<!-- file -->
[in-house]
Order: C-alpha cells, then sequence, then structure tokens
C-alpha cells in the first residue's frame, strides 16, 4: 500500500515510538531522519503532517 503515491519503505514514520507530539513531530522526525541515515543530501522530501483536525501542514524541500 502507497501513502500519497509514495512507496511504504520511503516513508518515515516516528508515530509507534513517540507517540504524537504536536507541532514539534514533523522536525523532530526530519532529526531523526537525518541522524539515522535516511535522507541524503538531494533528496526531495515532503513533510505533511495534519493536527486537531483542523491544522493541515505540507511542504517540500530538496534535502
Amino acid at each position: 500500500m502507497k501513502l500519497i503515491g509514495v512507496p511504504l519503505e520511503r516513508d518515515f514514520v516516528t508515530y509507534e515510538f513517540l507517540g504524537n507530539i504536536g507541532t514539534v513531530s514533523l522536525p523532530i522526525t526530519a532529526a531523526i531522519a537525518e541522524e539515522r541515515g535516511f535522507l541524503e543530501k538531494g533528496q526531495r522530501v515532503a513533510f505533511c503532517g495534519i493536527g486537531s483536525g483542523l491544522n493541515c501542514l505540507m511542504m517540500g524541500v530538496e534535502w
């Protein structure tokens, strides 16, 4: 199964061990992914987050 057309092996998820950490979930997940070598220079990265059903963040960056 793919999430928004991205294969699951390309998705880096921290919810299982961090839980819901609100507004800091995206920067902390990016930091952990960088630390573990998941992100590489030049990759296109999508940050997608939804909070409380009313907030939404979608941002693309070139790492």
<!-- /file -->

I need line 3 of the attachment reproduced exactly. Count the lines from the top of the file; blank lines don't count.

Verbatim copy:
C-alpha cells in the first residue's frame, strides 16, 4: 500500500515510538531522519503532517 503515491519503505514514520507530539513531530522526525541515515543530501522530501483536525501542514524541500 502507497501513502500519497509514495512507496511504504520511503516513508518515515516516528508515530509507534513517540507517540504524537504536536507541532514539534514533523522536525523532530526530519532529526531523526537525518541522524539515522535516511535522507541524503538531494533528496526531495515532503513533510505533511495534519493536527486537531483542523491544522493541515505540507511542504517540500530538496534535502